Dad said he didn’t want to rush around things, so we went for a relaxed walk over the Millennium Bridge and along the South bank. We found the London Studios at around 4 and already there was a queue forming outside! So we decided we should probably find some food to eat and join them to guarantee seats!

We found a quaint little place called Henrietta Park, which I took pictures of for Henrietta, our Tortoise! We had some lovely Pizza and drinks and headed back to the London Studios, where there were now two queues, the one we had seen earlier was for QI, the second, shorted queue was for Have I Got News For You.

We joined the queue at 4.30, 2 hours before they were going to begin letting us in! We got chatting to the gentleman in front of us who turned out to be a regular! I used the time to read my book on Song of Songs as revision. They moved the queue twice while ticking off names and tickets.

When we were finally let in, we found ourselves on the front row of the middle section, just left of the center camera! The warm-up guy was funny, especially when he started talking to Dave in the audience who was so vague in answering every question, then he discovered that all the rest of us in the audience knew Dave! Heh.

The set is so much smaller, and cheaper looking in real life than it looks on TV!

The guests were Laura Solon with Ian and Ross Nobel with Paul, hosted by Bruce Forsyth!

It was really fun πŸ™‚ My favorite parts included:

  • When Bruce was insistent he’s older than the Queen, to then be told he isn’t!
  • When Ian went and joined the audience.
  • When Bruce sang to Laura, on more than one occasion.
  • When we, the audience answered for the panel.
  • When Ross and Paul went Dancing at the end, their microphones and battery packs fell off and they wound up crushing them.

We left the London Studios at almost 10pm, Dad wouldn’t have caught the train we’d booked! So it was good that we’d had a change of plan since Winifred died, to drive home from LST. By the time I’d finished packing etc. we got on the road about midnight, then had to get fuel at Tesco’s before hitting the M1. After a stop at Watford Gap, we got home around 2.30am.

Tired, happy, Lizzie.


On the bright side

February 13, 2010

Following some more starring into space, I finally decided yesterday to sew some badges on my campfire blanket… just a few more and I’ll hit 800 in total sewn on (there will be pictures, no doubt). I sewed on about 6 badges, but it made me feel like I’d achieved something, even though it’s not that important, or big, I did something. Which meant tea time wasn’t as hard as lunchtime.

I sat next to Kayoko (sp?) the mature student who I bumped into the previous night in the corridor. It was nice to talk to her, even though it drained my energy somewhat as I found her accent hard to understand. But I love the diverse nature of the LST students πŸ™‚ It turns out she had asked Iris (Registrar) if she could move to the room which I am now in, to be on the ‘sunny’ side of college, which I feel a bit guilty about, but also very thankful to Iris for reserving the room for me!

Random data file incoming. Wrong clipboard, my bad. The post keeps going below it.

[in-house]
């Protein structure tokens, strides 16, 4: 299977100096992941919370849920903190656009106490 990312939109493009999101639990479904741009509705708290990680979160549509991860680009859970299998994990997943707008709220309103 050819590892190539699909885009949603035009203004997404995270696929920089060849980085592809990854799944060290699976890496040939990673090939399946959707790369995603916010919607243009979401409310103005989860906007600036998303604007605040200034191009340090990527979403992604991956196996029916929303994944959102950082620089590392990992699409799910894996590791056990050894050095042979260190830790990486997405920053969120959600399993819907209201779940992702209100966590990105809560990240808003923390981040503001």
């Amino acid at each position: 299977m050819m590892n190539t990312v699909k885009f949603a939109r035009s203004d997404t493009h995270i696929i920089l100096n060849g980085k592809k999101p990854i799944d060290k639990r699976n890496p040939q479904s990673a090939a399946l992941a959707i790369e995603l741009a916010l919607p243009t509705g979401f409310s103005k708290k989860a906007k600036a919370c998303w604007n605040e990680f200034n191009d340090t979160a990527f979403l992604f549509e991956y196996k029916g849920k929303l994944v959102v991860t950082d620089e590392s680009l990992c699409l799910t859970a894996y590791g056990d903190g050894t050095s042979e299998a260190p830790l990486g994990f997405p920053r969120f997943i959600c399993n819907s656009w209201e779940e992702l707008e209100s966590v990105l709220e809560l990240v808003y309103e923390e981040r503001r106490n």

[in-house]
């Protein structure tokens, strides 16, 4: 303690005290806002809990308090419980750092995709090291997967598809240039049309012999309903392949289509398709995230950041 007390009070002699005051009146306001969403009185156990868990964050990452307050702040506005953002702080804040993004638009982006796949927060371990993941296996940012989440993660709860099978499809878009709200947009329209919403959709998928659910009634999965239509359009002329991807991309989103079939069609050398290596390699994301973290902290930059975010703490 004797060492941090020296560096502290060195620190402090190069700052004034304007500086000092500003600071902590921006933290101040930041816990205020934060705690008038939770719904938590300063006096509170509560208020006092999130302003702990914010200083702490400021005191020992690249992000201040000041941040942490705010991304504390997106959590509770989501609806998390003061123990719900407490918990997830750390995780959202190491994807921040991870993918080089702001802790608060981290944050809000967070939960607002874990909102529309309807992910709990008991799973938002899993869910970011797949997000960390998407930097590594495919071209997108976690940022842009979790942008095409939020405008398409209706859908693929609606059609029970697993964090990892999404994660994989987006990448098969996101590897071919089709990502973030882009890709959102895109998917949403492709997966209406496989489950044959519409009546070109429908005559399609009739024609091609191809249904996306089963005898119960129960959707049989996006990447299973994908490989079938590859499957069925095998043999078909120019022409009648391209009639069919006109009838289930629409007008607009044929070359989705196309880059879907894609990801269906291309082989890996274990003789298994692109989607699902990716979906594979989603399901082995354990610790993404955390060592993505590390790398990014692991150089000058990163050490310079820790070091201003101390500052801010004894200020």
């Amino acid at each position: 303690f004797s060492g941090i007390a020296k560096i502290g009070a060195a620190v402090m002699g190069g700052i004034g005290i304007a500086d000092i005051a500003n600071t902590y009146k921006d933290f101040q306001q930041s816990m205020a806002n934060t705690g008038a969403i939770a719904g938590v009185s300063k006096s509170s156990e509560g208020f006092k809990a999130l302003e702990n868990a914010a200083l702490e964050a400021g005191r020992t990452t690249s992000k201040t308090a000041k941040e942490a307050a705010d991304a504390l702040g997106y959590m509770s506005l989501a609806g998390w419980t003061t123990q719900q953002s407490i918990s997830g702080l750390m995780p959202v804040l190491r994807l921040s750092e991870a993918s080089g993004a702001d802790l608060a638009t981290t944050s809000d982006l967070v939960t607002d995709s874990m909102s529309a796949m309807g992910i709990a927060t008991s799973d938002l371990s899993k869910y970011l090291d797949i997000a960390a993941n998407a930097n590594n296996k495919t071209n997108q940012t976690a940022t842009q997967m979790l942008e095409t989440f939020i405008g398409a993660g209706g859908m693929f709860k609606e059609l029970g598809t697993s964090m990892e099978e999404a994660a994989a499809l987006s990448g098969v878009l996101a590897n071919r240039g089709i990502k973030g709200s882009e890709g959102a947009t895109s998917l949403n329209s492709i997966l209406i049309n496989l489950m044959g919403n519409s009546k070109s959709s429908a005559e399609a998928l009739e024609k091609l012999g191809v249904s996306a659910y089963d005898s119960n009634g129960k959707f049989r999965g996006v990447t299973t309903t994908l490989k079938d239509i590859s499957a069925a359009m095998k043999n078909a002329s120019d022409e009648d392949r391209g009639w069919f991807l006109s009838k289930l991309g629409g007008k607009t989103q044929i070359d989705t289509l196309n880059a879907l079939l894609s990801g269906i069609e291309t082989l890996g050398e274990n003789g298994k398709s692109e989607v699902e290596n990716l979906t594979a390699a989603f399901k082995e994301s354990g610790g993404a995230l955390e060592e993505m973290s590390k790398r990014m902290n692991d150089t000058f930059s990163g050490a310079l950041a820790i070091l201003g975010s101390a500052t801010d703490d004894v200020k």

I also heard Tim was having a party for his birthday, with not having internet, I assumed I’d missed something on the Intranet, but it turned out it was a Facebook invite. I texted Tim and asked if I could come, turns out he’d not been so good at letting everyone know about it, so I didn’t feel so not wanted! Both Paul and Rachael said they’d let me know when they were leaving, so I could walk up with them around 8 (as I didn’t know where Tim’s house is). I had a nap, with my ‘phone in my hand, I looked at my ‘phone at 7.40 and figured I still had 20mins, the next thing I knew it was 8.30 and I had no messages or missed calls. I felt crap. Oh, and forgotten about. I rang Paul and he had forgotten me and was already there. He suggested a few other people, some of which I couldn’t get hold of, or plans had changed. I rang Dave, he was there and was lovely, I decided to drive up, as I’d be going on my own…
I had a good time. It was lovely to catch up with some folks from my year and meet some new people, too. I also didn’t stay too long, which I was pleased with myself about!

I came back to my room got ready for bed and watched some Grey’s, then it took forever to sleep. I was in pain. I needed the loo but had to go right down to the ones outside the Finance office, which felt like miles away in the early hours! I could hear talking, but I couldn’t work out where it was coming from exactly. Which frustrated me, as when I went to lunch, Katka told me off for my alarm going off this morning and disturbing Nino. I didn’t even hear my alarm until 9.30 when I turned it off!